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Why people lie more when they use a laptop than a phone

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While the vast majority of participants fiddled with at least a little, laptop users were much more likely to lie — and much more so. Eighty-two percent of laptop participants cheated, compared to 62% of phone users, claiming the pot was $20 less on average.

While this was hypothetical and no real money was involved, previous inquiry by us and other scholars shows that these scenarios are good at predicting actual behavior.

To see if our finding held up in a more realistic scenario, we devised a negotiation experiment in which two people were told to barter on the purchase price of an imaginary semiconductor factory that one of them owned. We split 222 students into buyers and sellers. Buyers were told confidentially that the market value of the property was estimated at $21 million.

We then asked buyers to tell sellers what they thought the real market value of the property was and to make an initial offer. As in the first experiment, about half of the students used their phones and the others negotiated on laptops.

Again, laptop users were more deceitful. On average, they told salespeople that the fair value was $16.7 million — at more than $4 million — compared to $18.1 million for telephone participants. In both cases, their actual offers were only slightly higher than what they believed to be the market value.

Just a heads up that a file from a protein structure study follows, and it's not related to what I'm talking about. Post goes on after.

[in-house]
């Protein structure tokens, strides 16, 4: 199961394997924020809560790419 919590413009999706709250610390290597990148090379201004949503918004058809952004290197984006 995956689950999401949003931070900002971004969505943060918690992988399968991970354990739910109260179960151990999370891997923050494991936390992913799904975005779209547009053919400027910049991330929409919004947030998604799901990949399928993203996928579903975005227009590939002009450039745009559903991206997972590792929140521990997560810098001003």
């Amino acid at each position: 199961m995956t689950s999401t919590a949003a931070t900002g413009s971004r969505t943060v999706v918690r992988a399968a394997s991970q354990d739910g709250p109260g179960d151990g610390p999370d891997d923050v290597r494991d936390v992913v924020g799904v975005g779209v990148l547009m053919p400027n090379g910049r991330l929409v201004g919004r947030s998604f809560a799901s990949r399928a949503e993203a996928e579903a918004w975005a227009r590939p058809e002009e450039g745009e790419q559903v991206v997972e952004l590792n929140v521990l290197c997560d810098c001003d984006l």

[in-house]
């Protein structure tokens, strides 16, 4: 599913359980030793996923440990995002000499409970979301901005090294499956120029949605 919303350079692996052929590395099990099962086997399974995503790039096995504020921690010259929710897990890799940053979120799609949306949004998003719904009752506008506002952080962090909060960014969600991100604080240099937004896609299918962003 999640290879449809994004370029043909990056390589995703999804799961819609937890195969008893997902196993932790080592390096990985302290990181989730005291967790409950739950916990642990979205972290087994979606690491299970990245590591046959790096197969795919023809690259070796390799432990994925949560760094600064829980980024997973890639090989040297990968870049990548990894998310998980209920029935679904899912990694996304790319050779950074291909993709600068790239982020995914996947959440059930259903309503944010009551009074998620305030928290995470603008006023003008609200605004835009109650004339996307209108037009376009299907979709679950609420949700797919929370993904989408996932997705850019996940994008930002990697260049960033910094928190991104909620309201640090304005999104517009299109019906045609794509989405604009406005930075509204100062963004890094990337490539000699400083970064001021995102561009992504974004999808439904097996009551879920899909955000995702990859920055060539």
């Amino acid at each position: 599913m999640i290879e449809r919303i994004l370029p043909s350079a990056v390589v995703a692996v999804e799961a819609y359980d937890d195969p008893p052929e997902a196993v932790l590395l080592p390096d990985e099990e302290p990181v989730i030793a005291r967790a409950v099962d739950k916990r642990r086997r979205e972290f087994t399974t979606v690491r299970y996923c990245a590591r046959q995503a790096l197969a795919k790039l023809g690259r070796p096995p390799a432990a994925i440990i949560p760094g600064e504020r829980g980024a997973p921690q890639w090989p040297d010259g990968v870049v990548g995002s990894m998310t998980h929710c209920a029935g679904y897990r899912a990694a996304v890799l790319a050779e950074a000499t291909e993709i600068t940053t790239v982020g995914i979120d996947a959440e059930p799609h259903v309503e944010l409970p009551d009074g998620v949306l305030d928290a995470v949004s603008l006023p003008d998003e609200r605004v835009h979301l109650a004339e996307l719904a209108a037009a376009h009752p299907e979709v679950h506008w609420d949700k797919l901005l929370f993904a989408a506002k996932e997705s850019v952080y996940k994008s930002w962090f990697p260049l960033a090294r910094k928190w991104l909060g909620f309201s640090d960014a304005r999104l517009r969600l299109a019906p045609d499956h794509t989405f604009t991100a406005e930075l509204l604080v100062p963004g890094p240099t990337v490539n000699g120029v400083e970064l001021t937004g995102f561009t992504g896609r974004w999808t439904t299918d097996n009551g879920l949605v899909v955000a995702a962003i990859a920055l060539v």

To find out what’s going on, we asked participants in a separate study about their associations with each device and found a consistent pattern. Phones led to associations of friends and family, and laptops led to thoughts of work, success and achievement, which previous research has shown that this can lead to unethical behavior.

Why it matters

People’s use of technology in making decisions can subtly but fundamentally change the way our brains work.

In previous work, we discovered that people lie more often, cooperate less and judge others more negatively when they perform tasks virtually rather than in person, using physical aids such as pens and paper.

While studies like ours can’t perfectly predict how behavior will turn out in real life, these experiments do provide more evidence of the subtle ways technology can change human behavior.

What is not yet known

We do not know whether our findings apply to other tasks and within the context of existing relationships. Even within our experiments, other factors can influence people’s choice to lie, such as different screen sizes or locations.

Our research shows the need to assess how technological tools are used in real-world environments, including the unconscious changes these devices can have for everyday decisions and ethical standards.

Terri R. Kurtzberg is an associate professor of management and global business at Rutgers University-Newark, Charles Naquin is an associate professor of management at DePaul University, and Mason Ameri is an associate professor of professional practice at Rutgers University-Newark.

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